Since the game is currently available for the PC, PlayStation 2, and PSP, some people will likely be concerned with bringing home the best version. There really isn't a clear winner in that comparison. All three are roughly identical in terms of graphics, audio, and the contents of the campaign mode. The PC version looks sharper, since it can render the graphics at a high resolution, but its free-for-all mode doesn't support any kind of multiplayer configuration. The PS2 version looks just dandy on a TV, though, and it also lets two players duke it out split-screen style. The PSP version, meanwhile, is missing the snazzy smoke and cloud visual effects that the other two versions have, and you'll notice that there are fewer enemy planes in the air at any given time, but it offsets those shortcomings by letting as many as six players compete in any of six different match types. On the PSP, players can fly solo or in teams to see who can rack up the most kills, who can hold territory the longest, and who can capture the most flags. You can also play a rousing game of midair tag. No matter which version you bring home, you'll probably be satisfied if the idea of an air combat game based on Snoopy's fantasies is a concept that appeals to you.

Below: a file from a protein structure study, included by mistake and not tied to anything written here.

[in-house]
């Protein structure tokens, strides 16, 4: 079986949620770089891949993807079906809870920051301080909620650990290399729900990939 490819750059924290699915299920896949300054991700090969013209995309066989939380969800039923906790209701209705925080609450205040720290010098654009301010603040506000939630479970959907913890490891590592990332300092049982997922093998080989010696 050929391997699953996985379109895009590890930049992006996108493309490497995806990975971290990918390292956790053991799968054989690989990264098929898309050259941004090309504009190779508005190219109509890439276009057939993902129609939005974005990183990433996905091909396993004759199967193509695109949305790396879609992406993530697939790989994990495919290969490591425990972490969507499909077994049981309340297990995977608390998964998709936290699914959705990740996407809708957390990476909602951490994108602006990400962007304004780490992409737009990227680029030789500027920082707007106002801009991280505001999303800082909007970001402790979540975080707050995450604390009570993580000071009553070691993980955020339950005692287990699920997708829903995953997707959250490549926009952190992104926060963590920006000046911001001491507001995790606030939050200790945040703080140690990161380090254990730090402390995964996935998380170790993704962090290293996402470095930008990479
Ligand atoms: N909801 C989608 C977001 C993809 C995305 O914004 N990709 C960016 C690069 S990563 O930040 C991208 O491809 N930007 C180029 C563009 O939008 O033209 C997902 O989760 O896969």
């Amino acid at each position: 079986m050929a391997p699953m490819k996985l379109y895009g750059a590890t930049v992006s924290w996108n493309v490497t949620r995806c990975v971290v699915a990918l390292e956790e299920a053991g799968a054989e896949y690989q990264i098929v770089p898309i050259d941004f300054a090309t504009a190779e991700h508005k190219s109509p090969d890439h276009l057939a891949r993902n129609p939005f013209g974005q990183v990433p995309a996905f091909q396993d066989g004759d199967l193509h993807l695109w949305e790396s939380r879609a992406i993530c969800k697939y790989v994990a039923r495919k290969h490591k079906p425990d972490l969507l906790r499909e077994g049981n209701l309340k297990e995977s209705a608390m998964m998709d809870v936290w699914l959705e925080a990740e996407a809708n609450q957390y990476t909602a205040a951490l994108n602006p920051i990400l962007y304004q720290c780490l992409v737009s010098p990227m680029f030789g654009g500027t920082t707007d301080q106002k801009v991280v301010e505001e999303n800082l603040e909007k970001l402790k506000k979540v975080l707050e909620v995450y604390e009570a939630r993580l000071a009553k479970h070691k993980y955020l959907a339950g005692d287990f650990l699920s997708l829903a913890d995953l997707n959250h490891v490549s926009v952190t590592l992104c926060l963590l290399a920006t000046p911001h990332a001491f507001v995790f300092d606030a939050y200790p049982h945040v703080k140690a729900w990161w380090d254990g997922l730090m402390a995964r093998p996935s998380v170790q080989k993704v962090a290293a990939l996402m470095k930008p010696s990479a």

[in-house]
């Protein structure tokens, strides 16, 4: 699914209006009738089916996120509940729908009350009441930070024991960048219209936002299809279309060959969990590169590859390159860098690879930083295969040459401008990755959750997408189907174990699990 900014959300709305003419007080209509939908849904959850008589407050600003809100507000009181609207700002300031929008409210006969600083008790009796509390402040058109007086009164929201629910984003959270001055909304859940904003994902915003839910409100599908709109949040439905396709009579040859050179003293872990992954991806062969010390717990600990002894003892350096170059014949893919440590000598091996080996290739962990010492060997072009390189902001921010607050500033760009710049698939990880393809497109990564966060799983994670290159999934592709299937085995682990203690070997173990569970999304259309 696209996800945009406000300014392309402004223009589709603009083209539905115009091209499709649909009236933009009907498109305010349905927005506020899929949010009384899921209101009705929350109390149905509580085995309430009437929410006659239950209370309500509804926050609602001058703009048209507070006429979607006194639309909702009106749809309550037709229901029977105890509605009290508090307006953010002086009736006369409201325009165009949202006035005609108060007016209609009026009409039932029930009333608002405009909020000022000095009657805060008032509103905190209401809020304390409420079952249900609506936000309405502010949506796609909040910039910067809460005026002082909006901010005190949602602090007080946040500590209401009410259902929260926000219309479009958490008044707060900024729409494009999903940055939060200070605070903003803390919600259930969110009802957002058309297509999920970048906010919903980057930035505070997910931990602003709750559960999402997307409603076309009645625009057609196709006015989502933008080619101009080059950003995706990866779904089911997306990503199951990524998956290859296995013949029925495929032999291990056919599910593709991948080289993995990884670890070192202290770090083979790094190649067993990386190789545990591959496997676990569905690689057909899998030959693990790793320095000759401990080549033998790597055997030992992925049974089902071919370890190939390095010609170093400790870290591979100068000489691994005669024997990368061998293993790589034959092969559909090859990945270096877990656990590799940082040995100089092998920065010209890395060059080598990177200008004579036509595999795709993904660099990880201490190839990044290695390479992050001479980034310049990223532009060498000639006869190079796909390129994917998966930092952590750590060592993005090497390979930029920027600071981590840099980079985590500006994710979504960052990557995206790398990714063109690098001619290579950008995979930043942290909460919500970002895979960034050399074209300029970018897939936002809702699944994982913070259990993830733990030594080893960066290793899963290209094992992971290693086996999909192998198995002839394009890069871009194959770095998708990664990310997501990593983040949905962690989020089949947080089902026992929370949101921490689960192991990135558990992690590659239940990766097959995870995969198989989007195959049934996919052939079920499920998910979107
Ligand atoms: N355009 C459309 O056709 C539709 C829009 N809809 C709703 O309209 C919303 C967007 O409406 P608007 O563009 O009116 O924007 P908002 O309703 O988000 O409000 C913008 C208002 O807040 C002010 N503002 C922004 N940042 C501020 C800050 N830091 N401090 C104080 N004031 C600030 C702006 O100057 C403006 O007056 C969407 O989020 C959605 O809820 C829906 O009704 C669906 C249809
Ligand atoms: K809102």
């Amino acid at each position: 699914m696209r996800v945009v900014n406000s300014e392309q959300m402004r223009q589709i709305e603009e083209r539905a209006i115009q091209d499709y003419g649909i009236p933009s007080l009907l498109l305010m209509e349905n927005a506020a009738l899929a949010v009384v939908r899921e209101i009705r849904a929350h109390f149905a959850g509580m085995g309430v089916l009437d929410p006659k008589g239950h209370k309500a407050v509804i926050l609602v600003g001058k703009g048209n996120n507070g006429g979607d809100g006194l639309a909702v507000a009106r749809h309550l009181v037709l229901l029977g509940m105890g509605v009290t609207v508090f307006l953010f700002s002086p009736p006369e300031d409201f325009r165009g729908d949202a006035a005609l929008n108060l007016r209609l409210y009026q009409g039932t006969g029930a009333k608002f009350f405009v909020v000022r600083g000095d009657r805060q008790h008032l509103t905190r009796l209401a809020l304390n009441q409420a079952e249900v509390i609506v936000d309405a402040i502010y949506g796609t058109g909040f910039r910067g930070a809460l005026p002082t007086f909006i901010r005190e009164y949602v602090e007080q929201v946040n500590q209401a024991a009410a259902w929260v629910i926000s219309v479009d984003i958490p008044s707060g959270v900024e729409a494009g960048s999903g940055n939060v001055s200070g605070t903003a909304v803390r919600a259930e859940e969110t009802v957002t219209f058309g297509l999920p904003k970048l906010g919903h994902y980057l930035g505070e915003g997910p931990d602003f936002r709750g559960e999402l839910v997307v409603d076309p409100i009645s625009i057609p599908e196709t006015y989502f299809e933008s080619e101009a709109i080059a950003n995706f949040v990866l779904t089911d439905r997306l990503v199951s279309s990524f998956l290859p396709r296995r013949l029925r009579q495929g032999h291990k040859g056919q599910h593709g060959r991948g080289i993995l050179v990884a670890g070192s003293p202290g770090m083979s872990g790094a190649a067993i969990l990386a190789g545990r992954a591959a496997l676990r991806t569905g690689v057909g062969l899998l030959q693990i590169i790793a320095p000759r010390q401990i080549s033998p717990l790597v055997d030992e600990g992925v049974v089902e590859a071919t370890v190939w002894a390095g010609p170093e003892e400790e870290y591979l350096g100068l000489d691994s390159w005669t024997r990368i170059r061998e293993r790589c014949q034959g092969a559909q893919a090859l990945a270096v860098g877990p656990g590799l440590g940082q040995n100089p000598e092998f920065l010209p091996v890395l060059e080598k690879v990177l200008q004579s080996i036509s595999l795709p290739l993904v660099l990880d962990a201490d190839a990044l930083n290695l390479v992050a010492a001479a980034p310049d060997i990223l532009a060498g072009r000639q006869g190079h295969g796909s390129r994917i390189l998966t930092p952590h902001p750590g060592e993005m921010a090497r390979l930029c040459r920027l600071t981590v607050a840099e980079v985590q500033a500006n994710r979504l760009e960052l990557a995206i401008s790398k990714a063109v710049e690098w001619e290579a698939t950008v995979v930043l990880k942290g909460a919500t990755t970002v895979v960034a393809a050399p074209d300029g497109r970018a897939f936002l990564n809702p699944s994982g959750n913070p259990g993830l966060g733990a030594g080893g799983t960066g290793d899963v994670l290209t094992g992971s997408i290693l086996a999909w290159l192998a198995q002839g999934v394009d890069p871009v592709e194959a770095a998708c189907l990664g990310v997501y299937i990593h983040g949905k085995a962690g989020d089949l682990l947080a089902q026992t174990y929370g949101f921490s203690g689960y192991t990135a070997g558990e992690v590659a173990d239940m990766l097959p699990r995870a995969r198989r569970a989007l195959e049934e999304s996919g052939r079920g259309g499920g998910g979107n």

All told, Snoopy vs. the Red Baron is a good example of the right way to produce a video game based on a licensed property. The underlying gameplay provides a nice mix of tried-and-true concepts from the air combat genre, while the integration of the Peanuts characters and situations is handled in a way that's faithful to Charles Schulz's original stories. When you play the game, you really get the idea that you're the famous World War I flying ace piloting the Sopwith Camel to victory against the nefarious Red Baron.